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The terrestrial globe, a source of endless fascination

01/11/17

The terrestrial globe, a source of endless fascination

The terrestrial globe is a source of endless, easily-explained, fascination. Due to its "resemblance" to the spherical shape of the Earth, it is the most accurate small-scale reproduction of our planet. It speaks about our place among the other planets, and our place between land and sea, a beautiful invitation to travel!

Above all, terrestrial globes are instruments used to make calculations and observations. They were initially manufactured for scientific purposes.

In 1492, Nuremberg-based cartographer and navigator Martin Behaïm created the first terrestrial globe, just a few weeks before the discovery of the New World by Europeans. It was christened the "Erdapfel" (potato in German) and was made from metal. At that time, neither America nor Australia were on the map. It measured 51cm in diameter.

Until then, globes had always been hand-painted and unique. In the early 16th century, cartographer Martin Waldseemüller adapted the printing press to meet the needs of globe manufacturers by creating sections. He was also the first person to introduce the word "America" into the world of cartography.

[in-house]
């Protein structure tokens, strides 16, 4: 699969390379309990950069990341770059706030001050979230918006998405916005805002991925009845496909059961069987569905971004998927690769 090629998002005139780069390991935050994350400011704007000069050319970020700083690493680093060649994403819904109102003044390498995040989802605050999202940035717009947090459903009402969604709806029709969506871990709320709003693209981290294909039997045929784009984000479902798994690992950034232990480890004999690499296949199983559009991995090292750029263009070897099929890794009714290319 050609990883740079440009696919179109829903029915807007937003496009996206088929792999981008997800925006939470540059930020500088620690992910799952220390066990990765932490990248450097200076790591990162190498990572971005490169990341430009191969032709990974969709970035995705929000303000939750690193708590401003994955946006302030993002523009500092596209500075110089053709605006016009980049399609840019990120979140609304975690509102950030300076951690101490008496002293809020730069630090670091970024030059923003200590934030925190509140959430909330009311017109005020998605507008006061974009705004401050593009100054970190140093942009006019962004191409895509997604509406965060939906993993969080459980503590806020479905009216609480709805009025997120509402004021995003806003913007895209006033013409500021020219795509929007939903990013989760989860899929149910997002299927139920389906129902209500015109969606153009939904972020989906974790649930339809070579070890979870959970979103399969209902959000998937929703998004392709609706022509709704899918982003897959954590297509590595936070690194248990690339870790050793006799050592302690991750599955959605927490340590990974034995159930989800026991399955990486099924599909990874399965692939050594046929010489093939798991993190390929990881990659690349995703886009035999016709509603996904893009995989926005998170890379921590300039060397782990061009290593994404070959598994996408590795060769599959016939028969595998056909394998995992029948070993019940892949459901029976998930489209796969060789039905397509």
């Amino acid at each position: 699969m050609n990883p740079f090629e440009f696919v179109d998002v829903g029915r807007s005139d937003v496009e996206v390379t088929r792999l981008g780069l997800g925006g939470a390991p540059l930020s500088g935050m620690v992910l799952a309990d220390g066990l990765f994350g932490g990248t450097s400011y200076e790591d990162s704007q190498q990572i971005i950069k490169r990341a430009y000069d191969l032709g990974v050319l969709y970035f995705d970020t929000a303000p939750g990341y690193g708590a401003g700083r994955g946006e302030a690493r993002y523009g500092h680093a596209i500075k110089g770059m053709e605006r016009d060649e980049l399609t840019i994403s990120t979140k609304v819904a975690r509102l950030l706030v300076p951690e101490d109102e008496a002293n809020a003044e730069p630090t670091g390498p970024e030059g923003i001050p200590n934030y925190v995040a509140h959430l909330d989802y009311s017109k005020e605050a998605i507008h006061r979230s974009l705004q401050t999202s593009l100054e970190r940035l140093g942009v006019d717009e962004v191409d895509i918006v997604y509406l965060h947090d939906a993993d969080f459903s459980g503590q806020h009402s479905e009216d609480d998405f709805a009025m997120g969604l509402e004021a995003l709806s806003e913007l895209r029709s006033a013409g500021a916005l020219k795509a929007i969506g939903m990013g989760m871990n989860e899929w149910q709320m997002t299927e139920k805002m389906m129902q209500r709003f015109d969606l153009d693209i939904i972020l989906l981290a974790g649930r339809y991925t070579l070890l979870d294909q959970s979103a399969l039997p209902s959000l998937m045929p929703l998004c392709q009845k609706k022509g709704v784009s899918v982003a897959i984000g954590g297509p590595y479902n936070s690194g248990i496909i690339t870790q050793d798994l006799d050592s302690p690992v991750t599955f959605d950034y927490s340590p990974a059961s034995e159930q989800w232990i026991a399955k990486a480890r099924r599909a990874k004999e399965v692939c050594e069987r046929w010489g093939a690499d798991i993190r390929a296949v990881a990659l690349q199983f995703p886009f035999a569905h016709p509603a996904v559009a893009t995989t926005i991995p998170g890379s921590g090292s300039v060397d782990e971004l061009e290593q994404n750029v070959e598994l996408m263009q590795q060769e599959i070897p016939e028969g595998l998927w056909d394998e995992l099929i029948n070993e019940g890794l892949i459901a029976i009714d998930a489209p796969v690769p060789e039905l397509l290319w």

In the early 17th century, Amsterdam was the capital of terrestrial globes. Unfortunately, there remain no traces of the period's manufacturing processes. Dutchman Willem Blaeu made globes measuring 68cm in diameter which were the largest ever constructed at the time.

The terrestrial globe has now become as much of a decorative object as it is an educational object: whether luminous, with 3D effects, of various sizes on a foot or tripod, inflatable and fun for children, matte or shiny, in colour or black and white, they reflect the latest geopolitical developments.

They are most often manufactured in plastic, with a plastic, wooden or metal base. The Plexiglas sphere is almost unbreakable and scratch-proof. The map is integrated into the Plexiglas lay and is therefore tear-proof and unalterable, and the globe retains its appearance for many decades.

Current globes can even become interactive and talkative when combined with an audio/video player. This enables a great amount of detailed information to be provided (populations, geopolitics, national anthems, etc.), and smartphones and tablets can be used to watch tourist videos.
The globe can also be found being used as a decorative or design object such as a light fixture, an ottoman, a paperweight, and more.

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